Highlights from a panel discussion at the LIMRA 2016 Group & Worksite Benefits Conference
I had the opportunity to attend the LIMRA Group & Worksite Benefits Conference in Newport, RI last week as FINEOS sponsored and exhibited at this excellent annual industry event. One of the most interesting sessions was a panel discussion titled “A View from the Top.” It was chaired by Gene Lanzoni, AVP Market Intelligence, Guardian Life and featured opinions from Daniel Fishbein, M.D., President, SunLife Financial U.S.; Amy Griedrich, SVP, Specialty Benefits, Principal Financial Group; and Eric Reisenwitz, SVP Group Protection, Market Solutions, Lincoln Financial Group.
The discussion was lively and extremely interesting. There were a number of great topics discussed over the 75 minutes, but for the purposes of this blog, I’m going to discuss three of the topics where the panellists revealed some of the greatest insights.
What keeps you up at night?
For the first topic, the moderator began by asking the panellists the age old question, “What keeps you up at night?” From Daniel Fishbein’s perspective, it is the 2% – 3% growth rate the industry is seeing, with only 50% of the marketable population buying group insurance products. What keeps him up is how we penetrate the other 50% and improve these current growth rates.
Amy Griedrich largely echoed these concerns and referred to the industry growth rates as “uninspiring.” In her view, not sticking to a strategy is largely to blame for these low growth rates. She made the point that humans have a decreasing attention span, noting that it is “literally eight seconds, less than that of a goldfish.” Yet, the industry’s response is to make offerings MORE complex. Her feeling is that companies should have a strategy where they don’t always say yes to adding new offerings; that, in fact, saying no allows you to focus on what you do well, support it with the right technology, simplify, and exceed customer expectations in your target. Her assertion is that if we don’t focus on sticking to a strategy, we risk sticking to a 2% growth rate.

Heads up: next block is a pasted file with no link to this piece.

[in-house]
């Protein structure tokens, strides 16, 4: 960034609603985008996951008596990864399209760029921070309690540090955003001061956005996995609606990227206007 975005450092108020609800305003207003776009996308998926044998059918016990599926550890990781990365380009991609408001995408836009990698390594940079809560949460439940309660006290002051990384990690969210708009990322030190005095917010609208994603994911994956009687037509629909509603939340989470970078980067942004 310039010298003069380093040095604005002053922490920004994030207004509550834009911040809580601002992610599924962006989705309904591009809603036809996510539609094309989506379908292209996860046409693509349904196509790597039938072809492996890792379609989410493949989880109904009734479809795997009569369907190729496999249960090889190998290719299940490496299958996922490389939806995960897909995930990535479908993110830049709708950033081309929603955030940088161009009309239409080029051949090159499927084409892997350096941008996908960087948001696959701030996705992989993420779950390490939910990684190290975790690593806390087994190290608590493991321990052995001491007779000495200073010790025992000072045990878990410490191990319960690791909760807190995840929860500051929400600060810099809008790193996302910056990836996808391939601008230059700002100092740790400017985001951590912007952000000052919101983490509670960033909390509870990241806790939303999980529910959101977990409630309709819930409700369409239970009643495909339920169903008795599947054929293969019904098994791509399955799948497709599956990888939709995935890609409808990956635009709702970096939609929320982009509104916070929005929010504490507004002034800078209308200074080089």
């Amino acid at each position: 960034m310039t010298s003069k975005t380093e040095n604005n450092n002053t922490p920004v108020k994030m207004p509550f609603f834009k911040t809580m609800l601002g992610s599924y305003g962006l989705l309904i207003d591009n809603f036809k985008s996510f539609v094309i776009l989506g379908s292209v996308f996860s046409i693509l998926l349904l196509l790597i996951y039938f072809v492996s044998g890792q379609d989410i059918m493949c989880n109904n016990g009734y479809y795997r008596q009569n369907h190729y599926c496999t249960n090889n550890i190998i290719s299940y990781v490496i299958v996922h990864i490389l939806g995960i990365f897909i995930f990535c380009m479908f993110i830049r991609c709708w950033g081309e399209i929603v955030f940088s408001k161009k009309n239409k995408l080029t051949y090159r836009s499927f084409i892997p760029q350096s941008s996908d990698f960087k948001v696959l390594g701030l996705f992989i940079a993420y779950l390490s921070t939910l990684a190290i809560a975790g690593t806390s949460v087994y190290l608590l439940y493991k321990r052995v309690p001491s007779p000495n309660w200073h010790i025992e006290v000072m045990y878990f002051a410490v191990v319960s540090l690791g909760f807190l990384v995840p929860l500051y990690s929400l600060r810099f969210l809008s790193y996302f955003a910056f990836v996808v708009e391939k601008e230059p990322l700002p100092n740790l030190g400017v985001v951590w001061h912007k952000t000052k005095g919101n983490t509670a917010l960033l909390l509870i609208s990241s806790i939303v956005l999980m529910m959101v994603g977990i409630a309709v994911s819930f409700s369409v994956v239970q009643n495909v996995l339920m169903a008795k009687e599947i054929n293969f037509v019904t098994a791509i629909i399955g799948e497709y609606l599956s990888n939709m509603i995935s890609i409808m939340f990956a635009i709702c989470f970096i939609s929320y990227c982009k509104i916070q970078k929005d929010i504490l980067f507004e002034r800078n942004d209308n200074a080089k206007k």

Daniel Fishbein did point out the “chicken/egg scenario” of the problem – if growth rates were better, we could afford to say no more.
From Eric Reisenwitz’s perspective, what keeps him up at night are the ever changing needs and expectations of the industry’s constituents, including:
Expectations of service in each of these groups are increasing rapidly, mainly due to the availability of new technologies.
How do you attract new talent?
Another great question that was posed to the panellists was “How do you attract new talent?” In an inspired response, Daniel Fishbein said, “We need to stop apologizing for what we do.” He hates to hear the oft repeated phrase “Well, we’re not Apple or Google, but…” He feels we need to be proud of what we do as insurers. “We serve a societal need,” said Fishbein. He pointed out that our industry allows people to pool resources to protect them from risk. Insurers need to flaunt that and be proud of it and communicate that to potential younger employees.
Amy Griedrich uses her employee opinion survey to gauge whether or not her organization is able to attract and maintain new, young talent. The one statement she can look at and know whether they are succeeding is this one: “My department supports new and better ways of doing things.” If she gets agreement on that, and is hitting above a “best in class” ranking, she knows they are doing something right and staying exciting and innovative.
How are products evolving for the new generation?
The panel agreed that product offerings of today are largely the same as they were seven years ago. And the way that they are sold can almost seem like we are offering a check list of “doom and gloom.” There is a lack of understanding and, as mentioned before, attention spans are lessening.
Amy Griedrich made an interesting observation that younger generations are really interested in pet insurance, they’re concerned with student loan debt, they need apartment insurance. Wouldn’t it be interesting to provide more of a lifecycle plan to people, so products that are offered to them are the ones they are most interested in at that point in their lives, with a plan to offer more products at transitional points in their lives?
The discussion was excellent and ended with an emphasis on the main point that was made at the beginning, to be proud of what we do. This was a quote from a former boss of Eric Reisenwitz and is what motivates him as an insurance leader:
“We do good things for people when bad things happen to them.”